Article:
Bamboozled. Sheen, with Brando, finds himself in a sticky situation on the Philippines set of Apocalypse Now.
For years, it sat in a cave in Pennsylvania. Every scrap of film that Francis Ford Coppola shot for the Vietnam fantasia Apocalypse Now ‑all 250 hours of it, from which the two‑and‑a‑half‑hour original version was winnowed in 1979‑ lay in an environment perfect for preserving movie negatives. So what spurred Coppola to strip‑mine this cache after more than two decades to create Apocalypse Now Redux, a 3‑hour, 16‑minute reedit that Miramax is unspooling in theaters? "It wasn't some great life thing I had to do," says the director, 62. "It was a relaxed sort of decision." That's understandable, since the avalanche of unfavorable, he'll‑never‑finish‑it press Coppola got while struggling to complete filming evidently still hurts. "I thought... Why are they picking on me? Why don't you pick on Warner Bros. putting their money in Superman ‑a comic‑book character?"
For that matter, why revisit Apocalypse Now now? The answer can be traced to the original film's French distributor, Paul Rassam. He'd long wanted Coppola to restore a 20‑minute sequence in which Captain Willard (Martin Sheen) stumbles upon a French plantation while on a mission to kill traitorous Colonel Kurtz (Marlon Brando)‑especially after seeing excerpts in the 1991 Apocalypse Now documentary Hearts of Darkness: A Filmmakers Apocalypse. The trick was convincing Oscar‑winning editor Walter Murch, one of the original's key architects, to help with the reconstructive surgery. "Certain bones in the script had to be broken," Murch, 58, says of the 1979 version, which required reshoots to cover narrative holes that opened in the scramble to compress the film to a commercial length. "It was such a delicate balance, I was frightened of going back into it." What "broke the ice" for Murch was his pleasant experience revising Orson Welles' Touch of Evil in 1998, so he called Coppola and finally consented to rework Apocalypse Now. Here's a handy guide to their new version:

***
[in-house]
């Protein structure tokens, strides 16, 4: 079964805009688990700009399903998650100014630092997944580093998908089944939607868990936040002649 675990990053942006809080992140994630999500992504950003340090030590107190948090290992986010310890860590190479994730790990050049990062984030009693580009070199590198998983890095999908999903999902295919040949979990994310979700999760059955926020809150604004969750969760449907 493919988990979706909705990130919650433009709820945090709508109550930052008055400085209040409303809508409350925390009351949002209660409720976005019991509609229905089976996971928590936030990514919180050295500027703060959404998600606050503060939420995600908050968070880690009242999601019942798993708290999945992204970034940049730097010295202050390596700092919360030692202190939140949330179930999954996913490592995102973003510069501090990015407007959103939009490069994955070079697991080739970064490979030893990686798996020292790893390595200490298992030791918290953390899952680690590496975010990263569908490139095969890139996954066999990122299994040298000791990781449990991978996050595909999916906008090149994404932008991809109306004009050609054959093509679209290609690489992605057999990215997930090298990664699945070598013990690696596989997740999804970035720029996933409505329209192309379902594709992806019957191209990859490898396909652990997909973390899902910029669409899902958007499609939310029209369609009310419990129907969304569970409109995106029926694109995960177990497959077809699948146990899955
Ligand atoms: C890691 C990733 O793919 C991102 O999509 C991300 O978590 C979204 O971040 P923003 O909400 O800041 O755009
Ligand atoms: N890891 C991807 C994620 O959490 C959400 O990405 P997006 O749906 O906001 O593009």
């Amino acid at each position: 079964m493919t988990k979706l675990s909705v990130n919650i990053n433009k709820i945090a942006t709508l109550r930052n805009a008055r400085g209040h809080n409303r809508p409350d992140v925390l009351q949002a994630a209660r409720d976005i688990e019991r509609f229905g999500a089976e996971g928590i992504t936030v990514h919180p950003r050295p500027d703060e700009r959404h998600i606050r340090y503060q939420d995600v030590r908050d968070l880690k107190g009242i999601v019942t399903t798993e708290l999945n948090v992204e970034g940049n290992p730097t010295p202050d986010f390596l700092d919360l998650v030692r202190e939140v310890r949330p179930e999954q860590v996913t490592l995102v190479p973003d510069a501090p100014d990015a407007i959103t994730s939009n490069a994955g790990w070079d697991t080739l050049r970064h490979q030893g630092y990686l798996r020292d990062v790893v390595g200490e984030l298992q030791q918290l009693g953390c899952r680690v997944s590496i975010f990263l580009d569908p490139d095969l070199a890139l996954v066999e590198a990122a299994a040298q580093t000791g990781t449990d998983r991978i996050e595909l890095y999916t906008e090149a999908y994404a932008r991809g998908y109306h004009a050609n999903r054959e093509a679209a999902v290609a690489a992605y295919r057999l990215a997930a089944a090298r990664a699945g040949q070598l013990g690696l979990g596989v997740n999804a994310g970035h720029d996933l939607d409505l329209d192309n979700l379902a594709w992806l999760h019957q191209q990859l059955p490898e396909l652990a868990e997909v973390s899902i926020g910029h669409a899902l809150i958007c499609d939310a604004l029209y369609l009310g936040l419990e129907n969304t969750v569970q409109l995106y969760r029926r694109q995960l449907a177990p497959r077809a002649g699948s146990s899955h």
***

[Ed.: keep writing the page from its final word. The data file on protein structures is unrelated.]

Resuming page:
MORE KILGORE Redux resurrects a borderline‑slapstick segment that Coppola felt would play as tastelessly comical with 1979 audiences. 'We had to make it more of an action‑adventure film at the time," Coppola says. Now it plays like Catch‑22 as napalm-intoxicated Colonel Kilgore (Robert Duvall) escalates his bombing assault to ludicrous heights in search of the perfect wave, while Willard and surfer Lance (Sam Bottoms) abscond with the colonel's board, knocking fellow soldiers around like the Three Stooges.
BOAT BACKGROUND There's more footage establishing the naïveté of Willard's shipmates Chef (Frederic Forrest) and Clean (Laurence Fishburne), and some rearranging makes their progression from innocence to decadence clearer.
SOGGY PLAYMATES The Playboy bunnies from the concert-riot scene show up again at a rain‑drenched medevac station, where their own manager pimps them out to Willard's companions. Clean is the grunt who doesn't get any nookie‑which helps explain his trigger‑happy behavior later in the movie.
TIME FOR TIME Kurtz imprisons Willard in a tin hut as he reads a magazine story aloud.
Of course, there's plenty more footage Coppola shot that's still not in the expanded Redux, including a subplot involving Scott Glenn as Colby, one of Kurtz's zombie-like acolytes. Murch insists none of this material will show up in the supplements to an upcoming DVD edition. The sole potential bonus, says Murch: audio outtakes from Brando's rambling monologues as Colonel Kurtz. Here's hoping they include the immortal, oft‑parodied outtake "I swallowed a bug."